Infrequent throughout the area indicated on the map in dry, sandy soil along roadsides and railroads and in open woodland. This is essentially a prairie plant and is found more frequently in prairie habitats. [Deam's var. velutina] is an extreme form with velutinous leaflets and has the same habitat and range as those of the species. I have specimens from Allen and Pulaski Counties.
Stems ±erect, 6-15 dm, simple or branched above, densely villous; petioles 2-5 mm, shorter than the stalk of the terminal lfl; lfls to 4.5 נ1.8 cm, variable in shape and pubescence, usually appressed-hairy on both sides or glabrous above; heads numerous, forming a thyrsoid infl, subglobose to short-ovoid, 12-25 mm, with very many, densely crowded fls; peduncles usually shorter than the subtending lvs and rarely longer than the heads; fls 8-12 mm, ochroleucous; cal- lobes villous, 6-10 mm; fr pubescent, conspicuously shorter than the cal; 2n=20. Open dry woods, sand- dunes, and prairies; Me. and s. Que. to Minn. and S.D., s. to Ga., w. Fla., and Tex. July-Sept. (L. c. var. stenophylla, the narrow-lvd extreme; L. velutina, the form with spreading-hairy lvs)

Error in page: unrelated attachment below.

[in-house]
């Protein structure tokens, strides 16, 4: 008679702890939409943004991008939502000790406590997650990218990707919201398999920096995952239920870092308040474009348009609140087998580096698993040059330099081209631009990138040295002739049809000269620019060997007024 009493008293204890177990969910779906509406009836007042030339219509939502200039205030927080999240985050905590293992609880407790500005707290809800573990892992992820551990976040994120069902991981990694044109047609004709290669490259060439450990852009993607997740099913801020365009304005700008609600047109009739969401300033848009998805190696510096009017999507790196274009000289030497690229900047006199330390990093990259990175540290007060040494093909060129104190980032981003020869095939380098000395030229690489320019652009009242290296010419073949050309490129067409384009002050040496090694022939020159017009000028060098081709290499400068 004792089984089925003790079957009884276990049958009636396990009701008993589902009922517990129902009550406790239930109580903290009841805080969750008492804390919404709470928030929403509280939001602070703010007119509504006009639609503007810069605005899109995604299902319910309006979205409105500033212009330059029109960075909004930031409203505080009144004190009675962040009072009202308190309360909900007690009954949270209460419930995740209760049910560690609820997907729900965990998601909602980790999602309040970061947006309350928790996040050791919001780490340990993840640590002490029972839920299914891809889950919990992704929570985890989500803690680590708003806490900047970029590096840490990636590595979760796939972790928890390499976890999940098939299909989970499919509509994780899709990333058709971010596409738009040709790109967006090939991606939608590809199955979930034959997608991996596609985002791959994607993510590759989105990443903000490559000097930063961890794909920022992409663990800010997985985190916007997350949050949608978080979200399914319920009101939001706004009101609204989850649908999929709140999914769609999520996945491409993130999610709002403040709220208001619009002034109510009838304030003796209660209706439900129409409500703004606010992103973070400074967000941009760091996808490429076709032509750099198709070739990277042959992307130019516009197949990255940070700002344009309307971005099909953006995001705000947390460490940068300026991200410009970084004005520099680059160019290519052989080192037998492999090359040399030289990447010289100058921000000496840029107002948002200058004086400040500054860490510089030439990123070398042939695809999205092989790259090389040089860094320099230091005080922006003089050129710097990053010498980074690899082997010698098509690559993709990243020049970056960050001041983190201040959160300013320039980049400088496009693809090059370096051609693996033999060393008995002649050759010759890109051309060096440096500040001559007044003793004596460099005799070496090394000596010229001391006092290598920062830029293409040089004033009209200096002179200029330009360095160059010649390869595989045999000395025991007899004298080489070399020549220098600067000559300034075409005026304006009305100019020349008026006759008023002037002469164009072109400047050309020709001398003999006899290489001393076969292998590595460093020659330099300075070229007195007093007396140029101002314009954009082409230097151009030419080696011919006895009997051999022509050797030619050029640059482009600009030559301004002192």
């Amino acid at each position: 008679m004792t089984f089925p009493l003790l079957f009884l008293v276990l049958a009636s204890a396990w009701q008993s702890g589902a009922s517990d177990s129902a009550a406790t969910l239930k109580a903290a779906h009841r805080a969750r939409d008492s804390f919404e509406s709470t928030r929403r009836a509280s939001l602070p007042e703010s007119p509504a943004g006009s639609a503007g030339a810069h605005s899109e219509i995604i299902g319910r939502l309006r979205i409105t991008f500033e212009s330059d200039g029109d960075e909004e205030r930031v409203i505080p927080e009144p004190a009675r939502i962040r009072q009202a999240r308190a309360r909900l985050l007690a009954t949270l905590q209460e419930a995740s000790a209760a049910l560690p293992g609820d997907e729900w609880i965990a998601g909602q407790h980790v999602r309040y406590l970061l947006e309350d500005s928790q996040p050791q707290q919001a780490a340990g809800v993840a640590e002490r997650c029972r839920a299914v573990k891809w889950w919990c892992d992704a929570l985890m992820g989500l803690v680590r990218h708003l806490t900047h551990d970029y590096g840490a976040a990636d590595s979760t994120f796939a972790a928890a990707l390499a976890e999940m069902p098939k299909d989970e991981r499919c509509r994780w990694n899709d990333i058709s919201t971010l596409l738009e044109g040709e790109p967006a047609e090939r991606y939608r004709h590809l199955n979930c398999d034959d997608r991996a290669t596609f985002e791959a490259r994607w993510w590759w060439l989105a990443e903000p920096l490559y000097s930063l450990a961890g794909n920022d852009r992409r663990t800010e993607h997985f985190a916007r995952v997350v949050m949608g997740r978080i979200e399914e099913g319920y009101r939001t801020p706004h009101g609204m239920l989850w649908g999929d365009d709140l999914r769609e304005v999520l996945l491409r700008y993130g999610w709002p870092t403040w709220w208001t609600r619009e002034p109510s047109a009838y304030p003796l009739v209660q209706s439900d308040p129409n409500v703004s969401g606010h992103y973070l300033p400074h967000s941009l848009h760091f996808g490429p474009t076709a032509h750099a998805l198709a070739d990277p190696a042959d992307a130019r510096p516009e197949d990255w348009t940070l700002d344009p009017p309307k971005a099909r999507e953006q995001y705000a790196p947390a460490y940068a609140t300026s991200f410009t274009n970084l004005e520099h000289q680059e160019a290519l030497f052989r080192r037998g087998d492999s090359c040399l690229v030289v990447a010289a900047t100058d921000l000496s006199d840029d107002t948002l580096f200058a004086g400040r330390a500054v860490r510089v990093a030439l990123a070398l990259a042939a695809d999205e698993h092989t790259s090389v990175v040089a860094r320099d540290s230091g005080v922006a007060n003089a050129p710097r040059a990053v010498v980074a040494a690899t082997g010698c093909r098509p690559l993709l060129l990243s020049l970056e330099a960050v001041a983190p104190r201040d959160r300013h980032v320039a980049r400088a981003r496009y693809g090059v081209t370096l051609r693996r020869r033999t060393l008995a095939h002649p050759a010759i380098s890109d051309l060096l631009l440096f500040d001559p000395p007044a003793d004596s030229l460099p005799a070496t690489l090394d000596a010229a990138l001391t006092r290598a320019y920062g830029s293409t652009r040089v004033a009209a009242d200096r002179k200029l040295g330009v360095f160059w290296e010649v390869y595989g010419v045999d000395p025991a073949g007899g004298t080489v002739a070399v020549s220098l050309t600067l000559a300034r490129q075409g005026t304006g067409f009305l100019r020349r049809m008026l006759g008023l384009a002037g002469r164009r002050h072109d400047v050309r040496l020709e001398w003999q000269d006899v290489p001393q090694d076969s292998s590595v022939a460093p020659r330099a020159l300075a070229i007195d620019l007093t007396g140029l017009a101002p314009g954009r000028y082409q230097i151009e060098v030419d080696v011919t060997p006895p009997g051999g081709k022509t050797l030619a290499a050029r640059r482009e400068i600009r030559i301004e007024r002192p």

Gleason, Henry A. & Cronquist, Arthur J. 1991. Manual of vascular plants of northeastern United States and adjacent Canada. lxxv + 910 pp.